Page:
I grew up a reader. No TV, living in the mountains far away from friends. Which means that I soaked up rock and roll records, comic books, and science fiction.
In this day and age, it’s harder but not impossible to find time to read. I only wish it was more! I thought it might be fun to mention several books that I’ve made my way through (or most of the way) in the past eight to twelve months.
Carl Hiaason: The Downhill Lie. I’m a hack golfer. This is a hilarious book. What else would you expect from the longtime Miami Herald columnist and author of Striptease, Chomp, Sick Puppy and Bad Monkey?
Lee Child’s Jack Reacher series: Once I discovered these, I wanted to start at the beginning. With some twenty-two novels out featuring Reacher, it’ll take a while to make it through. But Reacher is a terrific character. A new version of the first book in the series explained how he came up with the name and the character, which set the tone for the whole series. I have yet to see any of the Jack Reacher movies. But here’s the thing: in the book, Reacher is 6’ 5” and about 220 lbs. In the movies, he’s played by Tom Cruise, who’s 5’7” and 170 lbs. Not sure how that works!
Ricardo Semler: Maverick. I found Ricardo’s story through a lengthy interview on Tim Ferriss’s podcast. Fascinating story about reinventing a company. As Wikipedia puts it: “The book relates the management succession and increasingly unorthodox ethos of Semco, which grew to become one of Brazil’s largest conglomerates.”
Robert Hilburn: Corn Flakes With John Lennon. Hilburn was a longtime music critic with the Los Angeles Times (1975 – 2005). The book is a memoir, packed with stories that old rockers like us really appreciate. A fun and fast read.
Katy Tur: Unbelievable: My Front Row Seat to the Craziest Campaign in American History. Another memoir, in a sense, that starts with Katy being asked to cover some Trump rallies for NBC and ends up on one of the more bizarre presidential campaigns the US has ever seen. As a long-time radio guy, journalist and media employee, it’s fascinating to see a lot of her thoughts on what it takes to get read to be on camera frequently. Well-written and worth a read, no matter your political stripes. And yes, a lot of it is hard to believe.
Michael Connelly: The Black Ice. Harry Bosch, the LA homicide detective, makes his first appearance in The Black Echo (1992), quickly followed by The Black Ice (1993). The character, played to a T by Titus Welliver, is now an Amazon series. Over twenty books in this series and I’m planning to alternate between Jack Reacher and Harry Bosch for fiction for the foreseeable future!.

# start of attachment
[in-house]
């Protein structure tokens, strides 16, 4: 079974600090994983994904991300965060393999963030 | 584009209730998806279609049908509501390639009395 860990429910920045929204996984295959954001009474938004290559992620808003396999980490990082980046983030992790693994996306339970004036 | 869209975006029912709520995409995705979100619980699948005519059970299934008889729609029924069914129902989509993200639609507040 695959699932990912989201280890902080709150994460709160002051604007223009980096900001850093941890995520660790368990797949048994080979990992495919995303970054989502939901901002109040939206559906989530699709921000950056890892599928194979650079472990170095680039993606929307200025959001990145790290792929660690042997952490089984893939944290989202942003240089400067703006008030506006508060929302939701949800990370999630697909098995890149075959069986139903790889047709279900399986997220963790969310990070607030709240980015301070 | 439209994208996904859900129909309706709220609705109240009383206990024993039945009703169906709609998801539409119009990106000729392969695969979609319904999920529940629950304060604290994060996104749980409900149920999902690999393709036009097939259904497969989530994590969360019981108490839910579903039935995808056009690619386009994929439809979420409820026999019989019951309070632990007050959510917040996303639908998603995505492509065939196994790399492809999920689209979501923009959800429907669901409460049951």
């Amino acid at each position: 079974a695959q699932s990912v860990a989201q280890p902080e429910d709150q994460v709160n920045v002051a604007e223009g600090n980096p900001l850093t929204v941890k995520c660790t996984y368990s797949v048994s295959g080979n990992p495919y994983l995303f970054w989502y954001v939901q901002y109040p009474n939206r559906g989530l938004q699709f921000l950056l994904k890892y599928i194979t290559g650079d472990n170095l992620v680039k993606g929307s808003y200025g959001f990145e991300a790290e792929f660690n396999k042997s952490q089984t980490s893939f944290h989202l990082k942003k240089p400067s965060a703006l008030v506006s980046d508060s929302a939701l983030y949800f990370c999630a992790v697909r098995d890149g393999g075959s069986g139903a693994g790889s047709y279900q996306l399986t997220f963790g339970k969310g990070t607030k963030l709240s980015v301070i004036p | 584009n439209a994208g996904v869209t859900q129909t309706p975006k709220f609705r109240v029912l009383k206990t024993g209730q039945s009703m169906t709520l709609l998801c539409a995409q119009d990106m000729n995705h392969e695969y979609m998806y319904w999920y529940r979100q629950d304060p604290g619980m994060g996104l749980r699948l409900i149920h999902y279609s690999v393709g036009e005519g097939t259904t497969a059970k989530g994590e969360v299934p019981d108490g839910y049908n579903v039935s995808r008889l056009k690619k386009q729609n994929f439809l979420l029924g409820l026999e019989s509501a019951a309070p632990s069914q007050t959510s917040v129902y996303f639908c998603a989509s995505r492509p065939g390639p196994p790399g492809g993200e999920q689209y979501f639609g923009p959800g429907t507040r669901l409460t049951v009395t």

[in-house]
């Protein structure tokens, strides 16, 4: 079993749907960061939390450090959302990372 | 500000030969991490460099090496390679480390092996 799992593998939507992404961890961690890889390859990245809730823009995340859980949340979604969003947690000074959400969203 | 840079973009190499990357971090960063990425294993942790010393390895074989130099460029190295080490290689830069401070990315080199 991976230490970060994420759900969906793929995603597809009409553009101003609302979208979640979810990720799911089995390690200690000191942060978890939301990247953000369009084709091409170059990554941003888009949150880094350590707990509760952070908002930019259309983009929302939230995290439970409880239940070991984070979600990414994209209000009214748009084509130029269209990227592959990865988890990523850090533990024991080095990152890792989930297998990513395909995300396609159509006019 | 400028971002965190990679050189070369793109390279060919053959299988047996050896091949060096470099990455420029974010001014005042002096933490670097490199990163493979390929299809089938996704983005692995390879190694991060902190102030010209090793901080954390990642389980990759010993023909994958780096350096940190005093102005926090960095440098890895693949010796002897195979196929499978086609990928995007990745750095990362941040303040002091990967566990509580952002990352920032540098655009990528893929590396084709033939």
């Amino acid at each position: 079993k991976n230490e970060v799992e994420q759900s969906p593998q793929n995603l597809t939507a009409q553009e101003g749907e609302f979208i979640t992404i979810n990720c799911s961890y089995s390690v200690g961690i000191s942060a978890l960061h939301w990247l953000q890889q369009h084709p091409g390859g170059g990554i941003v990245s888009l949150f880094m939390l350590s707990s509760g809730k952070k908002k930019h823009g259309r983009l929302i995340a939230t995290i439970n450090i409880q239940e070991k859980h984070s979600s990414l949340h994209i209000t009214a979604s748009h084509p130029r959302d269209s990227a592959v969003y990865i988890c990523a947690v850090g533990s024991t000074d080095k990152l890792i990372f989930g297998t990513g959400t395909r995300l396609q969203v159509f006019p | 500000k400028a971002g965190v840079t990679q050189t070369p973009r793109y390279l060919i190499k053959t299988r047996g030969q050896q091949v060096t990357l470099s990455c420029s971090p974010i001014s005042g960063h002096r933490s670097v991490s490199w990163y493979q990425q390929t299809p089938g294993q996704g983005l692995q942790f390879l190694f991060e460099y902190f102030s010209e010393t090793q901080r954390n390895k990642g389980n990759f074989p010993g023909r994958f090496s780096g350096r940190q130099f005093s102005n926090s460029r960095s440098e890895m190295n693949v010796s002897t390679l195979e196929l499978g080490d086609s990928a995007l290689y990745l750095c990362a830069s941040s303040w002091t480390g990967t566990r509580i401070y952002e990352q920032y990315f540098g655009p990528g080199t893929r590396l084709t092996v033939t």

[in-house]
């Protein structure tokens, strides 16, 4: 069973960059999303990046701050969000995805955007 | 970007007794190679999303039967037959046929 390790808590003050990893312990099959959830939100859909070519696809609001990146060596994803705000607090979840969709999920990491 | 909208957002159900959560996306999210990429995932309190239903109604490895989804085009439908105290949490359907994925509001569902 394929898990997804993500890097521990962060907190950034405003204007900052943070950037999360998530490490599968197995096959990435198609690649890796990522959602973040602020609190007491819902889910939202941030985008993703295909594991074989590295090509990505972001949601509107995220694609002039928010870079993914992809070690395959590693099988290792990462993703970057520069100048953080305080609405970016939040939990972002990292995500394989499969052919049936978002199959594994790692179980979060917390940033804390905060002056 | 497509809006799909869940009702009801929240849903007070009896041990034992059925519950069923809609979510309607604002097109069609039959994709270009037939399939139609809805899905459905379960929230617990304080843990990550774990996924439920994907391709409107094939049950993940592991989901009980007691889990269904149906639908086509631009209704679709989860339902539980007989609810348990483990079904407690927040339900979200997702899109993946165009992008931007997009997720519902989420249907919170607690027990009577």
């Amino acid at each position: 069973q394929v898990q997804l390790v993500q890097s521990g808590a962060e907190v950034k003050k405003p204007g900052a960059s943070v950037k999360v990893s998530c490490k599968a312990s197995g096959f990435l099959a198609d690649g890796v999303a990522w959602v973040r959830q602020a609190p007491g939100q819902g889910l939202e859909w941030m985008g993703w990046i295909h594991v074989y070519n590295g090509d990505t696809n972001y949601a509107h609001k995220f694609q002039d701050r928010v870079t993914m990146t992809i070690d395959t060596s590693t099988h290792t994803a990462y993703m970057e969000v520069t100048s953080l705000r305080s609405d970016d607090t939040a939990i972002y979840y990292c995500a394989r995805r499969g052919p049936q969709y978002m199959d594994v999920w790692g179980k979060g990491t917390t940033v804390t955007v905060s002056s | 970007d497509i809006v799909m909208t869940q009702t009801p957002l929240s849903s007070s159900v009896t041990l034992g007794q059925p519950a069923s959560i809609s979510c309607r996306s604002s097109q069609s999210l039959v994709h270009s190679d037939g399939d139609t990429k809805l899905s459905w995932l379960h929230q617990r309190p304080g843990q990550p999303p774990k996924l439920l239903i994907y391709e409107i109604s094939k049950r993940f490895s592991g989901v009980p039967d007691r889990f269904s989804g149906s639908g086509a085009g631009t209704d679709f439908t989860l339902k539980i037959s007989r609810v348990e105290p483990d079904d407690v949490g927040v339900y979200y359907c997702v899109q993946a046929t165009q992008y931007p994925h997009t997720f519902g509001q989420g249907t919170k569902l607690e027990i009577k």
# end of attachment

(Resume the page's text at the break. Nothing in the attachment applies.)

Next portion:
Timothy Ferris: Tribe of Mentors and Tools of Titans. These books are not the kind that you could or would even want to sit down and read straight through. Instead, thumb through them, make notes on the pages or tag ideas using sticky notes. Both are treasure-troves of ideas, thought-starters and concrete actionable methods and tools.
Antonio Gerrido: Asking Questions. This is a Sandler Sales System book that is helpful to, well, sales people. Frankly, I’m less than half way through this but mention it because it’s been very helpful up to this point. Asking the right questions for the right reasons at the right time gives any sales person a big edge.
Roger Steffens: So Much Things to Say: The Oral History of Bob Marley. Roger is a friend of mine, and I knew this book was coming several months before it hit the shelves. As a longtime Marley fan, this is the best book that tells the story from people who knew Bob. Terrific book through and through.
Steve Miller: Uncopyable: How to Create and Unfair Advantage Over Your Competition. Steve was a guest on my podcast recently and he was kind enough to send me a copy of his book. Easy and quick to read, but damn is it packed with a ton of good ideas. Get a copy.
Charles Pappas: Flying Cars, Zombie Dogs, and Robot Overlords. A very deep dive into the fascinating world of the history of large expositions, world fairs, and tradeshows. Virtually everything to eat, drink, drive or wear was introduced at a tradeshow or fair. Another podcast guest.
Dan Paulson: Apples to Apples: How to Stand Out from Your Competition. Dan was a guest of my podcast last year, and his book examines the reasons that make your company get to exponential growth. Another fun, useful and fairly quick read.
Nancy MacLean: Democracy in Chains: The Deep History of the Radical Right’s Stealth Plan for America. Yes, it’s totally political. Yes, it’s a damn good read. Yes, it was hard to read because there was so much to absorb. Must have taken me several months to finally make it through. Regardless of your politics, I’d recommend taking a look. It’s also one of the most highly-researched books I’ve ever read.
What are you reading these days?